When first proposed in 1959, the spacecraft that would eventually become known as the Apollo Command and Service Module (CSM) was envisioned as a three-man Earth-orbital vehicle upgradable to lunar-orbital capability. On November 15, 1960, NASA awarded six-month feasibility study contracts for just such an Apollo spacecraft to the Martin Company, the Convair Division of General Dynamics, and the General Electric (GE) Company Defense Electronic Division, Missile and Space Vehicle Department. The CSM at that time was to include a Command Module (CM), a Service Module (SM), and an orbital module, a kind of mini-space station. The three companies submitted their final study reports on May 15, 1961.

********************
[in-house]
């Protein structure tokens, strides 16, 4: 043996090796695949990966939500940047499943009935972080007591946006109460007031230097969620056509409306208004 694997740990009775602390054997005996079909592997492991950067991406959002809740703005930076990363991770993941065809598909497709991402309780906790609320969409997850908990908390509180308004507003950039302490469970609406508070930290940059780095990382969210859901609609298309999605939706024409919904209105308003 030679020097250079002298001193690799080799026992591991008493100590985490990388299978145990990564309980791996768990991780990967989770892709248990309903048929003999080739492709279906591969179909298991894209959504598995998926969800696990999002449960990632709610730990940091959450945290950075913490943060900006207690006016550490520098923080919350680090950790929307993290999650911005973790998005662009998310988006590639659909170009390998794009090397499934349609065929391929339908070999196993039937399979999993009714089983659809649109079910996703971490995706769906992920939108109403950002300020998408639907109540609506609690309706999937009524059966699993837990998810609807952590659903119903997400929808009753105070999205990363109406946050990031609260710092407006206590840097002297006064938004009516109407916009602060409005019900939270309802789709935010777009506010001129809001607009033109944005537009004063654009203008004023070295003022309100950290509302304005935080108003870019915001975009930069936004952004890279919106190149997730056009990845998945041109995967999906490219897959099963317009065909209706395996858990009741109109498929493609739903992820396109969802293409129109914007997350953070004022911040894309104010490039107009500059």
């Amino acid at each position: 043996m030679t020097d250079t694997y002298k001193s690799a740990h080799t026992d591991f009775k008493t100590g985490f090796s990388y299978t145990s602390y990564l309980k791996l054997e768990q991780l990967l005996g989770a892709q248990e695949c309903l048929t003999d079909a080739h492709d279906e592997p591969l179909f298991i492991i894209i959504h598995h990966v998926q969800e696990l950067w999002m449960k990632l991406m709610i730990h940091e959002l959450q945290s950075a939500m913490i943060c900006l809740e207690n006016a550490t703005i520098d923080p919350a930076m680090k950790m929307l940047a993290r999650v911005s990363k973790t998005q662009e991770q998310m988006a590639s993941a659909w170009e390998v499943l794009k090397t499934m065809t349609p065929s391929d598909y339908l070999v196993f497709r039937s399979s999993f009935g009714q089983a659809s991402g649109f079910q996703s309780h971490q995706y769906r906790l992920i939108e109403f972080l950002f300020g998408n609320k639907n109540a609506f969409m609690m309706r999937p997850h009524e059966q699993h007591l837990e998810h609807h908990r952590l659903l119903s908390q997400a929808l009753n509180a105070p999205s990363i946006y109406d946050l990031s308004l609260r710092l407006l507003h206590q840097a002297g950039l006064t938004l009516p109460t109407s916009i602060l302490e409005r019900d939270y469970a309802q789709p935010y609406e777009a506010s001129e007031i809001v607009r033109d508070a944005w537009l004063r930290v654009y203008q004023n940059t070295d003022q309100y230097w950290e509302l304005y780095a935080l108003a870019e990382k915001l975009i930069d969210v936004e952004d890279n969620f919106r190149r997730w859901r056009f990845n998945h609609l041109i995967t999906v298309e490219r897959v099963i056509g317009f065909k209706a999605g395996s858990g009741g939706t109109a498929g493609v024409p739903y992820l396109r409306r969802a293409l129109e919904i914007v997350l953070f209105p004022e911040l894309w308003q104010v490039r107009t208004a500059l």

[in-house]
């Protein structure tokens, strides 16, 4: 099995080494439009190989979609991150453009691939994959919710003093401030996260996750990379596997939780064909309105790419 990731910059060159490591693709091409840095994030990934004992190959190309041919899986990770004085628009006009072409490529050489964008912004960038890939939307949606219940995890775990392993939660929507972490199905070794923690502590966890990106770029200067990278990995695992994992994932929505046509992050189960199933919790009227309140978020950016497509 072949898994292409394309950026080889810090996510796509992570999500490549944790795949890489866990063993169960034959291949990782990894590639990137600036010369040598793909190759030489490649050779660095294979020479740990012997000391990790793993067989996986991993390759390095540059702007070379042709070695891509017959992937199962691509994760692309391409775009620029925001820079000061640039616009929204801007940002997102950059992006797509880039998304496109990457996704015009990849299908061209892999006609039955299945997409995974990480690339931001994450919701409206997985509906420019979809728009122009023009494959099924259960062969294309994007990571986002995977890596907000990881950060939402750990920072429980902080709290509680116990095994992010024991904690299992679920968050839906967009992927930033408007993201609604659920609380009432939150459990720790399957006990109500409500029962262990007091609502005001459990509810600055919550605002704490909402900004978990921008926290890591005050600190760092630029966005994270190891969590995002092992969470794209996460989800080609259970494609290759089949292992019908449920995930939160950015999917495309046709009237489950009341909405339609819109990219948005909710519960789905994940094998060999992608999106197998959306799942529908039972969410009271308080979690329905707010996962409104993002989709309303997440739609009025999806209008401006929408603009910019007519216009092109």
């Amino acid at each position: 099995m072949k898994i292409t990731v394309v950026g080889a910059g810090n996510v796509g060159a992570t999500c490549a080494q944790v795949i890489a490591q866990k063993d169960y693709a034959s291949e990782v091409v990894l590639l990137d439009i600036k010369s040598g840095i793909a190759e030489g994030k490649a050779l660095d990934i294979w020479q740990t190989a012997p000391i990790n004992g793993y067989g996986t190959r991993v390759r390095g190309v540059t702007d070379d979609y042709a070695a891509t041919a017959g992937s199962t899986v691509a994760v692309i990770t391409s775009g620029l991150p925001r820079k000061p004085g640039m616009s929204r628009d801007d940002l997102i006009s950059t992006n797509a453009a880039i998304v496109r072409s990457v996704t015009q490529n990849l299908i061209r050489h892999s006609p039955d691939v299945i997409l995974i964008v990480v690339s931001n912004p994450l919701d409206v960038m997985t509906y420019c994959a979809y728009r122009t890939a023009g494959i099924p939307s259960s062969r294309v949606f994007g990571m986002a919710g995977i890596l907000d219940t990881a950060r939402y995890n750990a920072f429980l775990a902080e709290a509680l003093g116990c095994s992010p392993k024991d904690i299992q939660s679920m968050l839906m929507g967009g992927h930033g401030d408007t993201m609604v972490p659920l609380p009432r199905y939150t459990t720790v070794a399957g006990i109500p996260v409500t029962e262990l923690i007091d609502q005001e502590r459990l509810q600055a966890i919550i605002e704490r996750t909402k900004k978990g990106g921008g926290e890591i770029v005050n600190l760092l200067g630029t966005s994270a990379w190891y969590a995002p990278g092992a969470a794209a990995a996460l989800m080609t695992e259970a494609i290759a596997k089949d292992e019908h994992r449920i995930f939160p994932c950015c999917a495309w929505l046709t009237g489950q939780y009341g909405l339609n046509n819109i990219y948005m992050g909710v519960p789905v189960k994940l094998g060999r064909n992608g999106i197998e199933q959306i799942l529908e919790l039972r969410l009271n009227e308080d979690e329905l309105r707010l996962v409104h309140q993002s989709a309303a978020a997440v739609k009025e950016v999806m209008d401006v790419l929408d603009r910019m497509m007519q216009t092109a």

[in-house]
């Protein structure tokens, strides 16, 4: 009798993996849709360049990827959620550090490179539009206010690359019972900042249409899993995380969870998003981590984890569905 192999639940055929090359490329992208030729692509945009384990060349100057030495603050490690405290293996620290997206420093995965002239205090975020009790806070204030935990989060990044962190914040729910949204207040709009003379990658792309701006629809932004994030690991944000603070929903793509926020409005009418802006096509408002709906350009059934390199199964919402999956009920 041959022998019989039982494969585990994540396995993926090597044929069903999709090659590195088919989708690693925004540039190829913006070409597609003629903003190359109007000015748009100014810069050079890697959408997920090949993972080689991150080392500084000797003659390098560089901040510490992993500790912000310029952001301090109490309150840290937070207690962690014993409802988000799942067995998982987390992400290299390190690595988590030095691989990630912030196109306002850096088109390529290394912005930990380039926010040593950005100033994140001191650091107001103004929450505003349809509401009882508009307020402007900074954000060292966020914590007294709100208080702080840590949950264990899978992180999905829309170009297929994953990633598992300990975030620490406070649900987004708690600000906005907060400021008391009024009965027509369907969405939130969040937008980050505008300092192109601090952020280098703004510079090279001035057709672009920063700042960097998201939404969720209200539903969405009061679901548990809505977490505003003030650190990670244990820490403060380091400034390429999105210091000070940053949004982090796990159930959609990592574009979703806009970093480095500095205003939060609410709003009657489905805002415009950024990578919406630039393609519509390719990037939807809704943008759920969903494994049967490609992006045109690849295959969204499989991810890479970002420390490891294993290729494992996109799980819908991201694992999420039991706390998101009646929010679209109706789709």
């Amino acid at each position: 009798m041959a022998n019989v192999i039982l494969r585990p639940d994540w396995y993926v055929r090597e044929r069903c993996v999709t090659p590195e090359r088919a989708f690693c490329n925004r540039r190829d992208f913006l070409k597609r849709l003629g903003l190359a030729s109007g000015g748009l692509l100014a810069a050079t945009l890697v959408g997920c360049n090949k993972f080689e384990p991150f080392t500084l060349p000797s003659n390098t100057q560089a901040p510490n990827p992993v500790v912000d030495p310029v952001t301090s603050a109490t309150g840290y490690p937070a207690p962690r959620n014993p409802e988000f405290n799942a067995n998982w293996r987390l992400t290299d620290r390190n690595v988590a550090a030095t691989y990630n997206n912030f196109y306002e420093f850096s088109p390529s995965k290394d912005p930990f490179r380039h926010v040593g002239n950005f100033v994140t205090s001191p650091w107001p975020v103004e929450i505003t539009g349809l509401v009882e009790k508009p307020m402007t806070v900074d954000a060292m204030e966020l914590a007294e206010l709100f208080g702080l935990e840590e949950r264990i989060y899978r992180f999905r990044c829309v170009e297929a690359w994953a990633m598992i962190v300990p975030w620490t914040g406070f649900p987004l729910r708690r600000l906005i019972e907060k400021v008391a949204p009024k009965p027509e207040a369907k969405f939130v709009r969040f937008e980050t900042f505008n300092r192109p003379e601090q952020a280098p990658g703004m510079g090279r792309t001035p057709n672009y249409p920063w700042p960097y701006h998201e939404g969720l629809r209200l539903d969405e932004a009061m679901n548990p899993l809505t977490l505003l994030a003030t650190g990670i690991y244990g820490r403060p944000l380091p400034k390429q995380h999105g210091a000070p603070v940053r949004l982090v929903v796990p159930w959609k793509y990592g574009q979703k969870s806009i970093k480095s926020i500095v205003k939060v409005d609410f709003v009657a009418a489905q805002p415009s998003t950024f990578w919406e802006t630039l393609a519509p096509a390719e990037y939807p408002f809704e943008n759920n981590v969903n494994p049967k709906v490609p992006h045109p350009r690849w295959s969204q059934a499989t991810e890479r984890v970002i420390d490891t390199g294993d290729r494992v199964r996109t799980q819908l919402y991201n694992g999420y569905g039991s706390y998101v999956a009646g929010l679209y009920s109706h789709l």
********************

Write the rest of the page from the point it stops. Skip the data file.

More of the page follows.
Ten days later, President John F. Kennedy redirected Apollo – and, indeed, the entire U.S. civilian space program – toward the goal of landing a man on the moon by the end of the 1960s. On November 28, 1961, NASA awarded North American Aviation (NAA) the contract to build the Apollo CSM, the initial design of which included two modules: the conical CM and the drum-shaped SM. At the time, the method by which NASA would carry out the President’s mandate remained uncertain, though it was widely assumed that it would soon award a contract for a third Apollo spacecraft module: a landing propulsion module for lowering the CSM to the lunar surface. NAA went so far as to design the Service Propulsion System (SPS) main engine, mounted at the base of the SM, with enough thrust to launch the CSM off the